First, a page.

Saudi Arabia has unveiled the masterplan for its vast cultural project in AlUla. It details an ambitious archeological research and conservation programme “to protect, preserve and sustainably rejuvenate” one of the world’s largest and oldest cultural landscapes.
The Spanish archaeologist José Ignacio Gallego Revilla, who is the executive director of archaeology, heritage research and conservation for AlUla, says that the plan will focus on “15 new cultural assets, including galleries, museums and education centres”, stretched over a 20km corridor, and involving partnerships with scientific institutes and museums around the world.
Revilla exclusively tells The Art Newspaper that, when the legal framework is established, an international competition will be launched in April 2022 to select an architect for the Kingdoms Institute, an international study centre for archaeology and conservation. It will be “a world-class institution dedicated to the study of the history of the Arabian Peninsula since the Prehistoric time”, he says, adding that the goal is to open the facility in 2024 or 2025.
Entitled “Journey Through Time”, the masterplan “will spearhead the cultural and heritage project that will lay the groundwork for the total transformation of the region”, Revilla says, referring to the country's grandiose plan launched under the 2030 Vision to develop AlUla into “a global destination for heritage, culture and nature”.
Although the cultural masterplan does not include funding details, figures for the development of the province under the guidance of Prince Badr, the culture minister and governor of the province, were announced to Arab News by Amr AlMadani, the chief executive officer of the Royal Commission for AlUla. The whole project, scheduled for completion in three stages between 2023, 2030 and 2035, is now budgeted at $15bn; $2bn has been invested in initial seed funding, including the airport upgrade, and a further $3.2bn is earmarked for priority infrastructure to be completed in 2023, including the first half of a 46km tramway system and the improvement of water supply. In April 2018, the kingdom signed a “historic” ten-year cooperation blueprint with France to promote the cultural and touristic infrastructure of the region.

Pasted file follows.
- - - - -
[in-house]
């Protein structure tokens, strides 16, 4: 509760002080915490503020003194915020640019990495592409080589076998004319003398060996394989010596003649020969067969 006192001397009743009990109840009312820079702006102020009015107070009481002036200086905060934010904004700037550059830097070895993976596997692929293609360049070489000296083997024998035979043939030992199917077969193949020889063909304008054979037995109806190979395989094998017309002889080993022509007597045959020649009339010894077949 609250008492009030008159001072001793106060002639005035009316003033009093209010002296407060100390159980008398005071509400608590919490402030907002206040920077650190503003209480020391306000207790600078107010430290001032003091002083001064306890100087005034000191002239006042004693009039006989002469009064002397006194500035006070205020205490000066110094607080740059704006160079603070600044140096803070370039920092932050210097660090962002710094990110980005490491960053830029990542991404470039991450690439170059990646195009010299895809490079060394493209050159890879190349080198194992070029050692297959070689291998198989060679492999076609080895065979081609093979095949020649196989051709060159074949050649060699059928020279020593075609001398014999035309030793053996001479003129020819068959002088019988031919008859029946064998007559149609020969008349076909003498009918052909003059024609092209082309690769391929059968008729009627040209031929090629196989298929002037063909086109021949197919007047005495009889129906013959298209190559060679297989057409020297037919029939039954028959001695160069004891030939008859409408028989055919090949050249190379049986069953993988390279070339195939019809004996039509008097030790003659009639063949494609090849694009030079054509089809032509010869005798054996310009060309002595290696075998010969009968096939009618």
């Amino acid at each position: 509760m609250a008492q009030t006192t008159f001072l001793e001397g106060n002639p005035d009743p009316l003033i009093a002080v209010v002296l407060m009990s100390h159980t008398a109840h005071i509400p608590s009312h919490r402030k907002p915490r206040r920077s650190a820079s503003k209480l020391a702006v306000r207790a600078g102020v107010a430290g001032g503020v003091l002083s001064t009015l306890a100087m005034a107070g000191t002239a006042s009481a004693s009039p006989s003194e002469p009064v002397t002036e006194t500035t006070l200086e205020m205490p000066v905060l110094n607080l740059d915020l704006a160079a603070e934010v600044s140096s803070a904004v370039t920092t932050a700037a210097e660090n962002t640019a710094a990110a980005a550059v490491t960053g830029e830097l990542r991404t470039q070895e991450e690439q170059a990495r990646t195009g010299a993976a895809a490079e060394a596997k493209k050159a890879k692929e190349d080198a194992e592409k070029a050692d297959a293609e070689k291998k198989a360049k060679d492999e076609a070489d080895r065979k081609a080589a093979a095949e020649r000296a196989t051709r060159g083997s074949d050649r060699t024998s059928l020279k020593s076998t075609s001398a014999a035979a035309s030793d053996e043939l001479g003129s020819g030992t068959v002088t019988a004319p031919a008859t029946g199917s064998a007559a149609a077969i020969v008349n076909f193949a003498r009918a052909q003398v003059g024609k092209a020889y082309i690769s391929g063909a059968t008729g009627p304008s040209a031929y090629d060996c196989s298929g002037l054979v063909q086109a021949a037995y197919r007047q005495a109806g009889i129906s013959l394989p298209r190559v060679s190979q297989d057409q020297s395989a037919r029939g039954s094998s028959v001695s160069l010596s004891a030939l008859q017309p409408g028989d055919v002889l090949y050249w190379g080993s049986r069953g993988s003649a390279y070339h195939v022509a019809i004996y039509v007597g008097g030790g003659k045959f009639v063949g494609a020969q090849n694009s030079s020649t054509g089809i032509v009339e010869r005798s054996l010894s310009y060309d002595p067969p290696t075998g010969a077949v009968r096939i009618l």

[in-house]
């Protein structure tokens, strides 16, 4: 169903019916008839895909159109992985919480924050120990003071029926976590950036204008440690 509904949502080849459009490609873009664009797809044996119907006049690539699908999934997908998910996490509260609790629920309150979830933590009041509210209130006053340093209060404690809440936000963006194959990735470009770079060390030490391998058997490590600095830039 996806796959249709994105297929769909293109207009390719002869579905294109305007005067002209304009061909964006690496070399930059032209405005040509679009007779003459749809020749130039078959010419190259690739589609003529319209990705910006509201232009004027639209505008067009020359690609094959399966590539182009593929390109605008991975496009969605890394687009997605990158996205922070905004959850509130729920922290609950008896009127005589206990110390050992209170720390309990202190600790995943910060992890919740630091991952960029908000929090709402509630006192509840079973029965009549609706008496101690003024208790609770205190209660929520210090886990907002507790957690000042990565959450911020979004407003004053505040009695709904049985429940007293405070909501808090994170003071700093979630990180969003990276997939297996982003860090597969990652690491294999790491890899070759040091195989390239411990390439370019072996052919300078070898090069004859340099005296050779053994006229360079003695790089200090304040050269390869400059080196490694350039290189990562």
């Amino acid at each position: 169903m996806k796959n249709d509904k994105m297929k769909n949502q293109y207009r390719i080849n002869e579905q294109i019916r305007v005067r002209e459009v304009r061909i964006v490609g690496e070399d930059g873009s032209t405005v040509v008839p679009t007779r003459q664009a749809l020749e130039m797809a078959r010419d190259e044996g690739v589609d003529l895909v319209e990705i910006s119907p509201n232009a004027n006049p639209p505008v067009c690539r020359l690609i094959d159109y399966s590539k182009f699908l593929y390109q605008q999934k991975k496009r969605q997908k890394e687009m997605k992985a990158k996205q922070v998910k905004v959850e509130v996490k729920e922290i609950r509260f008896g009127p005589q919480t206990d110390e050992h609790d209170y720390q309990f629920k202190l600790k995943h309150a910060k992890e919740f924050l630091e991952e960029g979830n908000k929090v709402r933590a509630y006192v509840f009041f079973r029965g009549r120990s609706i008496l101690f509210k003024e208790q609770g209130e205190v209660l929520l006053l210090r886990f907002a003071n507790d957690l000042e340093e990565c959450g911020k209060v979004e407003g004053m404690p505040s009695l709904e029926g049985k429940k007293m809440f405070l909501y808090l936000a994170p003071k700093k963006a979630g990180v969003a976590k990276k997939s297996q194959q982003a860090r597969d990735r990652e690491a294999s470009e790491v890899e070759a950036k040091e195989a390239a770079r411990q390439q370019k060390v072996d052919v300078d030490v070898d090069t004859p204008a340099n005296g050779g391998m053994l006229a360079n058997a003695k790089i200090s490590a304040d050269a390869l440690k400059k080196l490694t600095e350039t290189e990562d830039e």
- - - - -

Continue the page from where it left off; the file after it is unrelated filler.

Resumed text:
“The Kingdoms Institute will be the preeminent cultural knowledge centre in the Arab world, that will recalibrate the history of Arabia and help recast the future of a nation that can trace its origins back for millennia,” says Jean-François Charnier, the scientific director of the French agency for the development of AlUla. Along with the Kingdoms Institute close to the pre-islamic city of Dadan, he says, the galleries will “develop a narrative on topics such as the road of incense or the Arabian horse, placing the oasis at the heart of the Arab region and connecting it as a crossroad for the rest of the world”.
Around 160 scientists have already been enrolled in the project. Revilla says that the programme was partly suspended due to the Covid crisis, which prevented foreign scholars from travelling, but money was never a problem: “the budgets are there, they were always there and we can now hope to become fully operational.”
More than 15 archeological digs and research projects are on track. They mostly involve French researchers, but British, Australian and German teams are on the ground too, digging in areas that span from Dadan’s sanctuaries to the World Heritage listed Nabatean monuments of Hegra. New findings have just been published on hundreds of rectangular ruins, known as mustatils, containing animal bones; an indication that these 7,000-year-old objects were sacred monuments. An aerial survey of the 30,000 antique and historical sites in the 22,500 km2 region is being carried out.
The “Journey Through Time” masterplan is centred around the old town of AlUla and the “Cultural Oasis”, where archeological, anthropological, botanical and genetics research is being conducted on ancient architecture, agriculture and water resources. “This data could serve today’s agricultural and hydrology systems, building conservation and architecture, and help save the oasis at the core of the destination”, says Charnier, adding: “Saudi Arabia is implementing a unique project putting culture and science at the forefront of eco-tourism and human development.”